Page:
It’s like a Roomba with razor-sharp shears.
Get on My Lawn
The company behind Roomba, the robot vacuum, now wants to automate lawn care.
On Wednesday, iRobot unveiled Terra, an autonomous lawnmower it claims avoids the pitfalls of previous designs — and it could be tackling your lawn as soon as this summer.
Terra isn't the first autonomous lawnmower, but according to an iRobot press release, it's an improvement on available options.
While other autonomous lawnmowers require users to install potentially costly boundary wires, Terra uses a technology similar to Roomba's to map a property. Owners place wireless beacons around their yard and then manually drive the robot around the perimeter once. That allows Terra to create a map of the lawn in its memory, similarly to how Roomba creates a map of a person's home.
After that, Terra owners just use the iRobot HOME App to schedule times for the bot to mow the lawn, which it does in straight, back-and-forth lines — the kind favored by Americans, iRobot CEO Colin Angle told the Associated Press.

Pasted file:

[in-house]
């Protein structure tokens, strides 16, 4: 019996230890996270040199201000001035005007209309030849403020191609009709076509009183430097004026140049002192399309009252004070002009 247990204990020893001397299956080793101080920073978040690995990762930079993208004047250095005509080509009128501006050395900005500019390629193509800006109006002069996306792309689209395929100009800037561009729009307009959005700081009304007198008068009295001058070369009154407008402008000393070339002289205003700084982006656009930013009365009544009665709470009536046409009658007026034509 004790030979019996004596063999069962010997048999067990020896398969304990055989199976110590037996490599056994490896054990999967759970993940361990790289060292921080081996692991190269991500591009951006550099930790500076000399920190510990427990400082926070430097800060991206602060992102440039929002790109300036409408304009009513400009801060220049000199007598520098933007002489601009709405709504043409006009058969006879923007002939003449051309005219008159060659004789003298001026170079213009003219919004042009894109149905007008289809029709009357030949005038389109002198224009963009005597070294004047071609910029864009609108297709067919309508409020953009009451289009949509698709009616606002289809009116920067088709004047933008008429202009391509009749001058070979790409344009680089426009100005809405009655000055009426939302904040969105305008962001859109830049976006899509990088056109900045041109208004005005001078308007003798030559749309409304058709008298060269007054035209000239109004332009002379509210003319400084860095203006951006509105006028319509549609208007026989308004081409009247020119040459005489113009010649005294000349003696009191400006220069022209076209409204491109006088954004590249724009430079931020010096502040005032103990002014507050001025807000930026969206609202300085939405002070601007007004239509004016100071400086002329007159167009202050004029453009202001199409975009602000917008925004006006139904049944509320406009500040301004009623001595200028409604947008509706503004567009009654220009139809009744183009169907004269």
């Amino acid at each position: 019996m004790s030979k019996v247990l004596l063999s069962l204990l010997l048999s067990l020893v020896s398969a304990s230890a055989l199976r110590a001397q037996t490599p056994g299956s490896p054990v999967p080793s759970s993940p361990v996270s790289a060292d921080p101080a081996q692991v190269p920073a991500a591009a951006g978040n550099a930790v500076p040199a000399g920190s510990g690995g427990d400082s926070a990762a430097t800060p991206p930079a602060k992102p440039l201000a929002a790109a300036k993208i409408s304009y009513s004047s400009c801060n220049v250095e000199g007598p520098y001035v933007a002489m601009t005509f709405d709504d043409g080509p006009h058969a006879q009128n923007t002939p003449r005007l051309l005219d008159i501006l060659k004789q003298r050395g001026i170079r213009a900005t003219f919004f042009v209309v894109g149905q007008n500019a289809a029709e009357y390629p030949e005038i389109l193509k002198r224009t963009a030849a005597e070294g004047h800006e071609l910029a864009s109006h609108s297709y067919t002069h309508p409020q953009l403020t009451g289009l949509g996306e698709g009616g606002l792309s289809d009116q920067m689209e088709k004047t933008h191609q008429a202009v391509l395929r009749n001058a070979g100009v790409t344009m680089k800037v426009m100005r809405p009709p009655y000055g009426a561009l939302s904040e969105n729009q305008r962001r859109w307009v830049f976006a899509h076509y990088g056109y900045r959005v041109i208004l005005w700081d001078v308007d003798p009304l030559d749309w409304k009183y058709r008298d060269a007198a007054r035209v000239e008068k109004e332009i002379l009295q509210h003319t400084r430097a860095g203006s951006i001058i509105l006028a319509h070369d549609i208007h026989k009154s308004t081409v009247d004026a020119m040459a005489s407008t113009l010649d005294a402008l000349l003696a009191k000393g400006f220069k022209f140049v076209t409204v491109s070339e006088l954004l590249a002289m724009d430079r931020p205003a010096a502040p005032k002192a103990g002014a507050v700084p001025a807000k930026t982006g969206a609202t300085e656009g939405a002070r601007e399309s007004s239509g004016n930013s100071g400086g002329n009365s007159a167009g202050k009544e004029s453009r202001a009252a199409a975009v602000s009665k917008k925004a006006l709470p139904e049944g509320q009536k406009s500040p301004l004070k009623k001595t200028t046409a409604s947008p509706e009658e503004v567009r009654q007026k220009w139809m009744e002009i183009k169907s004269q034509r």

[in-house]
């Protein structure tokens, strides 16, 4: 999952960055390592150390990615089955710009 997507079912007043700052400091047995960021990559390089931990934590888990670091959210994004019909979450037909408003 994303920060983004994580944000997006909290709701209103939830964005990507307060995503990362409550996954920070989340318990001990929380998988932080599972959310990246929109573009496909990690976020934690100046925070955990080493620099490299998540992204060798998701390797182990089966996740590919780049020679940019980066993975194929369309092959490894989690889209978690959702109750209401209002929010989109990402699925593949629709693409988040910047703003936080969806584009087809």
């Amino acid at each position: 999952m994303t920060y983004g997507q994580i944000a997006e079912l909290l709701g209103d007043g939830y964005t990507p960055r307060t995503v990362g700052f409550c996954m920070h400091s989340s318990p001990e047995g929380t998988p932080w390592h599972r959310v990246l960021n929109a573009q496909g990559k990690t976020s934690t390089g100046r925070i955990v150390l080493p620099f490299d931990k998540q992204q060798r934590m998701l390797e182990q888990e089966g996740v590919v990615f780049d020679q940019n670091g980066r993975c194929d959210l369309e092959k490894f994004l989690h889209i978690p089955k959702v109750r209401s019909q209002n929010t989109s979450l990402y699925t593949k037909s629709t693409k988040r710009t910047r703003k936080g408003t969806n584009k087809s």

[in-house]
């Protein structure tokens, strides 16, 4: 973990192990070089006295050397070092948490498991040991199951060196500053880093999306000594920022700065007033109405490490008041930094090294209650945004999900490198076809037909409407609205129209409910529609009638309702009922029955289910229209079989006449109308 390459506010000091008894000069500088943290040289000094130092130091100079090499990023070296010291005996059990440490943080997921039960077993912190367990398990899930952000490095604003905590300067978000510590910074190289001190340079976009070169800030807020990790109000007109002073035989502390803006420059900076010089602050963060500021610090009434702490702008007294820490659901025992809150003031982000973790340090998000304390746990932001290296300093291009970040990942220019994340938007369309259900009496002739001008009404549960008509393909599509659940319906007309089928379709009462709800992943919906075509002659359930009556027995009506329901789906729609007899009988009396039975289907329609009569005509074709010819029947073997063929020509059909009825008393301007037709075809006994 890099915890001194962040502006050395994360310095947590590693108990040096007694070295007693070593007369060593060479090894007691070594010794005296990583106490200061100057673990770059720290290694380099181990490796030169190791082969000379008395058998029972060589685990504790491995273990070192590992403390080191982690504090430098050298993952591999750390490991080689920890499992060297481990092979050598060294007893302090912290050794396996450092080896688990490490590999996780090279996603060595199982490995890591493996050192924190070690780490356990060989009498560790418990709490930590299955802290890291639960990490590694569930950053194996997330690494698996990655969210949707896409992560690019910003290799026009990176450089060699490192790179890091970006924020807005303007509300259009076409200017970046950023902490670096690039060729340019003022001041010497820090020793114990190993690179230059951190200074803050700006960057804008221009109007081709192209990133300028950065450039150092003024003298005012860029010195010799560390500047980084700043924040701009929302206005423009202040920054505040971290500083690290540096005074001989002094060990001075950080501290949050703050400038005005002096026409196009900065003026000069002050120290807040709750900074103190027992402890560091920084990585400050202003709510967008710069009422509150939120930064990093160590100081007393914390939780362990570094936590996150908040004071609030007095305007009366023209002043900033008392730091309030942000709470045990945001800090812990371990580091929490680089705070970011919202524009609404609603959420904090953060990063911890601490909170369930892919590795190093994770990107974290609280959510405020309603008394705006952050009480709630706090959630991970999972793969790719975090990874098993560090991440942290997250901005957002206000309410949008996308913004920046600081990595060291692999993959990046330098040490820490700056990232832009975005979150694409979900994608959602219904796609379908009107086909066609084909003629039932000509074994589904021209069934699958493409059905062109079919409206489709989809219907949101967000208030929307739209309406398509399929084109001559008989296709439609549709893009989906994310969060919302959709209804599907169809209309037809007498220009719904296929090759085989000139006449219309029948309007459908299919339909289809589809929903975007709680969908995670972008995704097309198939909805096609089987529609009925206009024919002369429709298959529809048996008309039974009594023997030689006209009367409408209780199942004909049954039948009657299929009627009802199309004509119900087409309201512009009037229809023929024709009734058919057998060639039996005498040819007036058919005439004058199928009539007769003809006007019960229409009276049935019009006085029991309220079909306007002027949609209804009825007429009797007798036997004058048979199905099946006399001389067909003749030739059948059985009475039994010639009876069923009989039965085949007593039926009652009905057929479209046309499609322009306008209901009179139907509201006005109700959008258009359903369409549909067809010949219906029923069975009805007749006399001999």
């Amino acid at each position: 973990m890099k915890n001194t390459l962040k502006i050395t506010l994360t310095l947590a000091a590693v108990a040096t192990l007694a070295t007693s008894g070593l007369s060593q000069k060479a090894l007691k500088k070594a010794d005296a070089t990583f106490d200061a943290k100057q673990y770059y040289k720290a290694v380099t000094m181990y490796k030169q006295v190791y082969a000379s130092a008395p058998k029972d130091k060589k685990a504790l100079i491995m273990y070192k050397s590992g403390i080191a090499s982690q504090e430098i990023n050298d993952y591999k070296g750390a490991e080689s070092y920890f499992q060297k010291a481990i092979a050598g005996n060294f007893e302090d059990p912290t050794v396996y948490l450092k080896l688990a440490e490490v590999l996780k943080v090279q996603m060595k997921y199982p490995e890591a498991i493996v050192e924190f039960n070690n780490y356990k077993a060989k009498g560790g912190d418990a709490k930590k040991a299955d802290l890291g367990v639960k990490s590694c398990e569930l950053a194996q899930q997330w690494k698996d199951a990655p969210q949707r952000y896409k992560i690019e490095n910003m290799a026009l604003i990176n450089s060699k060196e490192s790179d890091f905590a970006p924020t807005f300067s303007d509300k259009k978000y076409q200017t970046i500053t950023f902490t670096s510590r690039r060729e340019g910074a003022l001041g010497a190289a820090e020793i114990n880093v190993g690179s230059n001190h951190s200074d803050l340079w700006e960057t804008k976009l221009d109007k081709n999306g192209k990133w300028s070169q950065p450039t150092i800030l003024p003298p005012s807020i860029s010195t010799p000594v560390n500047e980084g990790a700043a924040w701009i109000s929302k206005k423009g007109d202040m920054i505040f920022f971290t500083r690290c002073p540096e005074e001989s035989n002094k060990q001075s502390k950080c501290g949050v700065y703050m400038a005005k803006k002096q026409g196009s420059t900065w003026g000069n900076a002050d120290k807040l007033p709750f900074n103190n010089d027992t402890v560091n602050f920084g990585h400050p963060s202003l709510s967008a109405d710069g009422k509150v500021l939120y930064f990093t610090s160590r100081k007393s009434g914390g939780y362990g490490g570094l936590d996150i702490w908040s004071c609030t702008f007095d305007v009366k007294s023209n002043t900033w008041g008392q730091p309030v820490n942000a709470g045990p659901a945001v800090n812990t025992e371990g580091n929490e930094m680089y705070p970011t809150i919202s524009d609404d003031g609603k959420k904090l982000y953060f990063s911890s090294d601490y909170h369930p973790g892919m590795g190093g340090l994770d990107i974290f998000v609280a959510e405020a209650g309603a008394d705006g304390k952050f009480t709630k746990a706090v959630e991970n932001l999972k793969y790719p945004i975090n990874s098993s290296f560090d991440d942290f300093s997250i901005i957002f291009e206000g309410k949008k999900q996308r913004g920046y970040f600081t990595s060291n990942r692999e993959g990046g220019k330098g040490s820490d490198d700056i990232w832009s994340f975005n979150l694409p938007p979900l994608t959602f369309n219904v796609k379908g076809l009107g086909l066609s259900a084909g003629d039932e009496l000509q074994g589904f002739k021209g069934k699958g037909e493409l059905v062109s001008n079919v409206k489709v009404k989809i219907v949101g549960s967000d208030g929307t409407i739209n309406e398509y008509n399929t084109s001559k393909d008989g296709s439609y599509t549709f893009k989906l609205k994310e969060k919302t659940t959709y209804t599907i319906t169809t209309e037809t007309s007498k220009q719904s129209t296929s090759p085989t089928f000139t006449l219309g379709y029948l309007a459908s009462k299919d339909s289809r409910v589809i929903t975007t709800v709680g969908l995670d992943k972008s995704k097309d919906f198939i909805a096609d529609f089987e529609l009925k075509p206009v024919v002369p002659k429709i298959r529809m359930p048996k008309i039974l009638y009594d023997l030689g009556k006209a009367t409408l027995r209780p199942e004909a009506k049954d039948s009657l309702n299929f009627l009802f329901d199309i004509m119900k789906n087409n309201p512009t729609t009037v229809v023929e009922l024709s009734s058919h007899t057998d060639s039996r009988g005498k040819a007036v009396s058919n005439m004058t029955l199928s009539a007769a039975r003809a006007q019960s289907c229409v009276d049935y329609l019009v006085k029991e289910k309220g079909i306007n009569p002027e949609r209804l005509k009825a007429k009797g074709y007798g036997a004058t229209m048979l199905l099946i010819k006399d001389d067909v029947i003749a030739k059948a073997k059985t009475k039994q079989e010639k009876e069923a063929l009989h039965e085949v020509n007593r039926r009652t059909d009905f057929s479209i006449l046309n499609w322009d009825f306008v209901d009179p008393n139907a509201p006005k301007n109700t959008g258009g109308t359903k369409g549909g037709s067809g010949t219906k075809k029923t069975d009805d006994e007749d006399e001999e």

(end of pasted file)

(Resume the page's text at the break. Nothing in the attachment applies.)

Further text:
Various sensors allow the robot to avoid unexpected debris within its cutting area, and if its battery starts to run low, Terra knows to return to its charging station.
According to the press release, Terra will go on sale in Germany in 2019, with a U.S. beta program also launching this year.
As for what it'll cost you to turn over your lawn care to Terra, iRobot plans to announce pricing at a later date — but given that other autonomous lawnmowers can cost anywhere from $600 to $3,500, there's a good chance many people will just stick to mowing their lawns the old-fashioned way: by paying the neighbor kid to do it.
READ MORE: iRobot Reinventing Lawn Care With Terra Robot Mower [iRobot]
More on Roomba: Today in Dystopia: This Roomba “Remembers” a Map of Your House
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